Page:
Thank you so much for your feedback, it helped us enormously.

apescontainer
6 years, 2 months ago

Dear Alana

Thank you so much for your feedback, inspirations and comments. We wish you could come to one of HMiE?.... we'll keep you posted.

Answering your questions:

The topics we've discussed so far are
- The use of sound for political purposes, the expansions in great spaces of big enterprises changes our urban landscapes
- Codex alimentarius, water shortage, food production and feeding habits, environment.
- Art, Migration, and Identity.
- Community and Individuality.
- Media and Religion.
- Art.
They were chosen depending on the context on a big scale, so sometimes we decided to propose a spiky subject. We normally research about the venue, occasion, possible community and then select a topic.

So far we haven't had moments of boredom (sure not!). The only time we had a bit of problems was in Amsterdam in December. We were in a cold church open to the public to visit, and in pulsing Amsterdam it's been a bit hard to convince people to stay with us to cook in the freezing cold instead of visiting Amsterdam. However, we did it three times and we had minimum 10 maximum 20 people. Participants generally are first attracted by the looks of something weird happening, then by our cordiality and finally by the action of cooking. Some of them participate because they'd like to learn the recipe, others because they find it funny. The interesting bit is that by the end (when we eat altogether sitting either at a table or on the floor), people who decided to stick with us talk as if they knew each other.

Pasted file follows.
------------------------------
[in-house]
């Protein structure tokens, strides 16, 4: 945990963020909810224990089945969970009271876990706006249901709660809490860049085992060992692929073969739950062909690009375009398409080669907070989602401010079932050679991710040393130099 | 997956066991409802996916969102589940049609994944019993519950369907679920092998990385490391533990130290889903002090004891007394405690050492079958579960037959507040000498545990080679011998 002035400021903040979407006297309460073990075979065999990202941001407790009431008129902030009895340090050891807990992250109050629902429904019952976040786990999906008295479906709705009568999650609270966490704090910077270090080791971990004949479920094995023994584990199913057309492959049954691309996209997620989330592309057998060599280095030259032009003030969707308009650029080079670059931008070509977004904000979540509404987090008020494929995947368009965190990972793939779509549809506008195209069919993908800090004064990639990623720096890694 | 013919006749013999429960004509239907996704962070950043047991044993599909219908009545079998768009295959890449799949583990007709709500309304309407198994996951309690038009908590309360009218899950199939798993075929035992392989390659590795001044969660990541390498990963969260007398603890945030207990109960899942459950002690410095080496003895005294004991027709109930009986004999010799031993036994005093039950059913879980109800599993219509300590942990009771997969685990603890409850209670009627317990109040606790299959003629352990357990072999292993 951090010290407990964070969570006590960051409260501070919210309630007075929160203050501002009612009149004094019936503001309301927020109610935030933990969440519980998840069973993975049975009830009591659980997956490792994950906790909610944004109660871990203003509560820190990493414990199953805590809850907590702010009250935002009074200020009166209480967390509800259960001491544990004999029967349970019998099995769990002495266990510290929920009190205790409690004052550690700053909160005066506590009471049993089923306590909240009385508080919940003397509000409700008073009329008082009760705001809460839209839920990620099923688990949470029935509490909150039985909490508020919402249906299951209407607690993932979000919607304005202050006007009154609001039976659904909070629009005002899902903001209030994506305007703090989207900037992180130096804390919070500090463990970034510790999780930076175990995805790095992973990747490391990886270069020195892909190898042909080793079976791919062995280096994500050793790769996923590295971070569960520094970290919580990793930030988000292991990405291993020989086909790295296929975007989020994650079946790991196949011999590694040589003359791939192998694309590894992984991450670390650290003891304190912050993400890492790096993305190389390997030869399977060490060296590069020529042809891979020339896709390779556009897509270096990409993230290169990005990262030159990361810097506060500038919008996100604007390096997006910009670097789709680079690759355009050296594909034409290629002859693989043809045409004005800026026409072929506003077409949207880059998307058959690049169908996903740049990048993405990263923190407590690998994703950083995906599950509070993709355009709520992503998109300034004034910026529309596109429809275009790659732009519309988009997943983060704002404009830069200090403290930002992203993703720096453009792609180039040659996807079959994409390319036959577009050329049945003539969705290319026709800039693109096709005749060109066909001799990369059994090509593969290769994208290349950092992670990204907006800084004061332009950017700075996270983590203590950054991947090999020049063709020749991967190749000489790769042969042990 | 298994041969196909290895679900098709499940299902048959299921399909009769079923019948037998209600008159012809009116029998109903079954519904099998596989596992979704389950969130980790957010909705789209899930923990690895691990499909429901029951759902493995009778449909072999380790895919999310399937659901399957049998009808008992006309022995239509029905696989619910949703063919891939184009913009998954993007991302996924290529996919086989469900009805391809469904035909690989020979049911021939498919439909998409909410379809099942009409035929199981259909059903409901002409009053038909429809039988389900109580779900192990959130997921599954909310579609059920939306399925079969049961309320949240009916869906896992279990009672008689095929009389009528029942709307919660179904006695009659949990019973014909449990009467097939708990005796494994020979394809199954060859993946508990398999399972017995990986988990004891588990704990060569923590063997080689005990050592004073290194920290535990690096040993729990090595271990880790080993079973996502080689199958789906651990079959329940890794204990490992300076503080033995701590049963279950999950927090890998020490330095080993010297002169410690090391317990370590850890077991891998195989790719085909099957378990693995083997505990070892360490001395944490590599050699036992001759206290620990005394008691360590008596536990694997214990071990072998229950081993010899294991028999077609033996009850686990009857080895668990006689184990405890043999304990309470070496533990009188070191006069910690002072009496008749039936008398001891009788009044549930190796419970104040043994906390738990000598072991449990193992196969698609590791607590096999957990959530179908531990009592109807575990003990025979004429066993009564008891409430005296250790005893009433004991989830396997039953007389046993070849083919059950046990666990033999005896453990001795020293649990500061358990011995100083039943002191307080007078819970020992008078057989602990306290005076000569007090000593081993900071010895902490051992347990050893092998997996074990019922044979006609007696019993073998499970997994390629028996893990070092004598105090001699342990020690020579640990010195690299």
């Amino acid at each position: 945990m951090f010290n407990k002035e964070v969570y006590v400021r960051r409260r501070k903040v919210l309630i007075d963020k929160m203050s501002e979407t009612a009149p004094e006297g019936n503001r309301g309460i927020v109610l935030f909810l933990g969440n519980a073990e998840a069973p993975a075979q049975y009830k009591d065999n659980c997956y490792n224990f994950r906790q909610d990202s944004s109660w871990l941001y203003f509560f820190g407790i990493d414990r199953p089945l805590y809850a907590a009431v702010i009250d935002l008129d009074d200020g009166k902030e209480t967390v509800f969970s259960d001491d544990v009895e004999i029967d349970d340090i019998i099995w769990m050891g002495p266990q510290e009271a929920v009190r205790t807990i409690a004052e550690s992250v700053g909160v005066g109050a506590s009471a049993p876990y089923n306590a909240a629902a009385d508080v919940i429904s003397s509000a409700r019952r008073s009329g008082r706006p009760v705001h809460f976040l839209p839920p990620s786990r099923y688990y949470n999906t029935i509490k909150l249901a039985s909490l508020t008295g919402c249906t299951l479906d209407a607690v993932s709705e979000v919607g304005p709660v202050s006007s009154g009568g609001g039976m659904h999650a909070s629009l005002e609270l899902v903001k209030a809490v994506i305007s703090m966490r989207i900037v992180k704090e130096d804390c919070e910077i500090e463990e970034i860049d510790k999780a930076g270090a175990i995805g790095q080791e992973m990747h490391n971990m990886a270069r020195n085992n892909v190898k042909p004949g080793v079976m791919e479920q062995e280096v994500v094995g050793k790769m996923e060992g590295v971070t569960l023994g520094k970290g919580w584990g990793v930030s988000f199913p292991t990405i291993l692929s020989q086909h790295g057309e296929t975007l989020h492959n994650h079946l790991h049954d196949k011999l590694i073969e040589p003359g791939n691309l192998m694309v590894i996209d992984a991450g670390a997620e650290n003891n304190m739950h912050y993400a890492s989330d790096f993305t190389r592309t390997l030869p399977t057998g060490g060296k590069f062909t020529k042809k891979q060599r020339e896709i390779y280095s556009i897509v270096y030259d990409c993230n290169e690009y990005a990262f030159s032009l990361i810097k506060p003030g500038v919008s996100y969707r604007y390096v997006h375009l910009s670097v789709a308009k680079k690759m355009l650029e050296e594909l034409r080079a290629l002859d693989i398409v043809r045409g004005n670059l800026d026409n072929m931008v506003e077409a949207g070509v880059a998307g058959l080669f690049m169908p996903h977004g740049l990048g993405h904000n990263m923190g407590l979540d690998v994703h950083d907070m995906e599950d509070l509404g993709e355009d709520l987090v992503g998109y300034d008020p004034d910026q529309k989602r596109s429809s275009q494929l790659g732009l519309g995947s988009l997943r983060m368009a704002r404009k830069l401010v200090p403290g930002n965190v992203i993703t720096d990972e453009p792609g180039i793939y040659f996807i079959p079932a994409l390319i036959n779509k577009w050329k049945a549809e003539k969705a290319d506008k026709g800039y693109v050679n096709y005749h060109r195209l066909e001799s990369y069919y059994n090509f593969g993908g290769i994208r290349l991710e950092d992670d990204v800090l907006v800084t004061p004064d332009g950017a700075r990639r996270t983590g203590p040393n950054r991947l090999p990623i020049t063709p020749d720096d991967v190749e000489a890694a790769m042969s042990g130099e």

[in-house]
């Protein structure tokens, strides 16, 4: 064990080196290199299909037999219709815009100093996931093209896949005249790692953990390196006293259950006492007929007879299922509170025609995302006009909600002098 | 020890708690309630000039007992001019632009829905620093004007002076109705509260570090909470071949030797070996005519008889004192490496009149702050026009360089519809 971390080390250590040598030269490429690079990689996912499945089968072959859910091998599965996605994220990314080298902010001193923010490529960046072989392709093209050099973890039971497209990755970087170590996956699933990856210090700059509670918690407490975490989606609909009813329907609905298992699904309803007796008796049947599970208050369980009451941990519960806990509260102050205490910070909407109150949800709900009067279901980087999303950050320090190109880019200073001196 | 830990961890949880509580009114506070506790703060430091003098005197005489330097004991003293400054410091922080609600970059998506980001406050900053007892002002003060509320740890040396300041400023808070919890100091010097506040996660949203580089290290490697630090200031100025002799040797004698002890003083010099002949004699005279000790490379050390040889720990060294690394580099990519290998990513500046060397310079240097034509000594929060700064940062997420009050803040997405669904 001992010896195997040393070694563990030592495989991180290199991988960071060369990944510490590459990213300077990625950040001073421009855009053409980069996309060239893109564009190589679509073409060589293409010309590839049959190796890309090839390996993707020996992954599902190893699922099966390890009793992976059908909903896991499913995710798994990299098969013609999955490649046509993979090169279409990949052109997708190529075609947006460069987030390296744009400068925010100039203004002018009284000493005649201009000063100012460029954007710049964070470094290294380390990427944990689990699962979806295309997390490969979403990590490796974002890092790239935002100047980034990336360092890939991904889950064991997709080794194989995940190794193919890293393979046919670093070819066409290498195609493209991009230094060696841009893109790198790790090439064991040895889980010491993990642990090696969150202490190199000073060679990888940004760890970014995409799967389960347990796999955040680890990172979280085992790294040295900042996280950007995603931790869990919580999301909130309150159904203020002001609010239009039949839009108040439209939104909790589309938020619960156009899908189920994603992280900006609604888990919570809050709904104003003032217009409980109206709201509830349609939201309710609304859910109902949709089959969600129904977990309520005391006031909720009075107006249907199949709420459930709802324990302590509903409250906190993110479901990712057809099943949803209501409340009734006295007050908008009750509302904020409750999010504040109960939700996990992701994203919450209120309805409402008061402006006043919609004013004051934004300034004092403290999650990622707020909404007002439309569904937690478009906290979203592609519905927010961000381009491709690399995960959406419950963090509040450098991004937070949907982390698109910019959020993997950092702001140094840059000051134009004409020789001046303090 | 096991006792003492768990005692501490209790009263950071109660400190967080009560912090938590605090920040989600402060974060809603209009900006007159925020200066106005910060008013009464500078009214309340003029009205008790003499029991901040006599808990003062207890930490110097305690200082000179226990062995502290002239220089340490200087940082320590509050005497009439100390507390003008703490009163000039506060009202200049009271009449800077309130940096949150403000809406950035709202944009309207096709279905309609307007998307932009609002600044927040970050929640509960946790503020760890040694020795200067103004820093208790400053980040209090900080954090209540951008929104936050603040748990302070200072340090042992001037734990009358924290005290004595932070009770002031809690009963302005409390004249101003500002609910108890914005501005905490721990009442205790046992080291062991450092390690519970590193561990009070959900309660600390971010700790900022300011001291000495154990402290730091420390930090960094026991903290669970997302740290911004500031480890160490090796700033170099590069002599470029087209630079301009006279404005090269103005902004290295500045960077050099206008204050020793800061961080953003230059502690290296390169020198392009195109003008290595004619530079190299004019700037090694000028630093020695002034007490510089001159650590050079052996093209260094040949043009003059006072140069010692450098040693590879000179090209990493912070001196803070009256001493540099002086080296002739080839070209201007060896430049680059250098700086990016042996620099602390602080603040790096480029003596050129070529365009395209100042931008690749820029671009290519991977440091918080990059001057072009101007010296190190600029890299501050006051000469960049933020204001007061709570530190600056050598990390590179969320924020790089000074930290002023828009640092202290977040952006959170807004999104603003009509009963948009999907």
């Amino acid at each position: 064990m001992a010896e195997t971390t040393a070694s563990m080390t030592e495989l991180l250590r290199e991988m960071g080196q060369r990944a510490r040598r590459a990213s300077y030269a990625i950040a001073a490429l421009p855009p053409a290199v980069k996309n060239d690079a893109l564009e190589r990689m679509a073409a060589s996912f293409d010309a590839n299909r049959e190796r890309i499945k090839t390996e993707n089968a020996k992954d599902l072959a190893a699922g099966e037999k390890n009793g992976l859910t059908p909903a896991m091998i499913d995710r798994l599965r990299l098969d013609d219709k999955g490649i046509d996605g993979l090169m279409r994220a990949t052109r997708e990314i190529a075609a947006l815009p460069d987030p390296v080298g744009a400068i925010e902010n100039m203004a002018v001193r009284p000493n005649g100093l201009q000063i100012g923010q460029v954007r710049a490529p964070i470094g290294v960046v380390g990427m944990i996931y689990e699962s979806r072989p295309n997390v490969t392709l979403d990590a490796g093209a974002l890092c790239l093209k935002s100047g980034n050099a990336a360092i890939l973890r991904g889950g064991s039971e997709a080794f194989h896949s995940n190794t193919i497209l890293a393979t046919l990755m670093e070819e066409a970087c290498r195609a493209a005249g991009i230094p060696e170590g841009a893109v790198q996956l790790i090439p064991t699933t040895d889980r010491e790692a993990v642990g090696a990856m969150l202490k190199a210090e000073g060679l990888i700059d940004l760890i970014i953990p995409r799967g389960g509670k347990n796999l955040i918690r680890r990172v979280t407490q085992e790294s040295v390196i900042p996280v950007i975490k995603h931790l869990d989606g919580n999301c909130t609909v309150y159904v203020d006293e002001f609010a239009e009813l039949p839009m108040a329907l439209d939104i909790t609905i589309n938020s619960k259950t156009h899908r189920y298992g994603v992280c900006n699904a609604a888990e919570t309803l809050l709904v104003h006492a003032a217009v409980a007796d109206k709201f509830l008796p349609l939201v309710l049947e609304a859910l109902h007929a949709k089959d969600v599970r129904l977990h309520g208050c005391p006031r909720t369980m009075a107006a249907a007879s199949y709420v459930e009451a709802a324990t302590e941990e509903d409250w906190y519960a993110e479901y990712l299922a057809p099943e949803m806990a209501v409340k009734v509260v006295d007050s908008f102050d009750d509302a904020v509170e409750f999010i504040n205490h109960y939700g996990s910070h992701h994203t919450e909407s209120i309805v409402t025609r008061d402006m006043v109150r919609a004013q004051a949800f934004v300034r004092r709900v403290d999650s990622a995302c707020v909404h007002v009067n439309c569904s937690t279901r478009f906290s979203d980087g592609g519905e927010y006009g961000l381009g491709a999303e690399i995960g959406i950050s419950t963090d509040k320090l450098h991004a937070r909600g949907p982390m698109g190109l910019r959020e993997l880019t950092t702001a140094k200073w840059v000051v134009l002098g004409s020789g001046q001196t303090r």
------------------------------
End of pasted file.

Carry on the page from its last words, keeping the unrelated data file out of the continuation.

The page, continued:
About the text: forgive the use of big words, and as a good intellectual you've pointed out big issues of our text. A "community based on confrontation", "deeper relationships" and "real dialogues" are words we've used to try and describe what we just wrote above. What HMiE? does is breaking the ice between strangers in average three minutes, the time one has before getting dirty or needing someone else to accomplish a task related to preparing the food. This aspect serves the purpose of tackling certain topics as a small community rather than a group of individuals. (i.e. We've never heard people talking about the weather).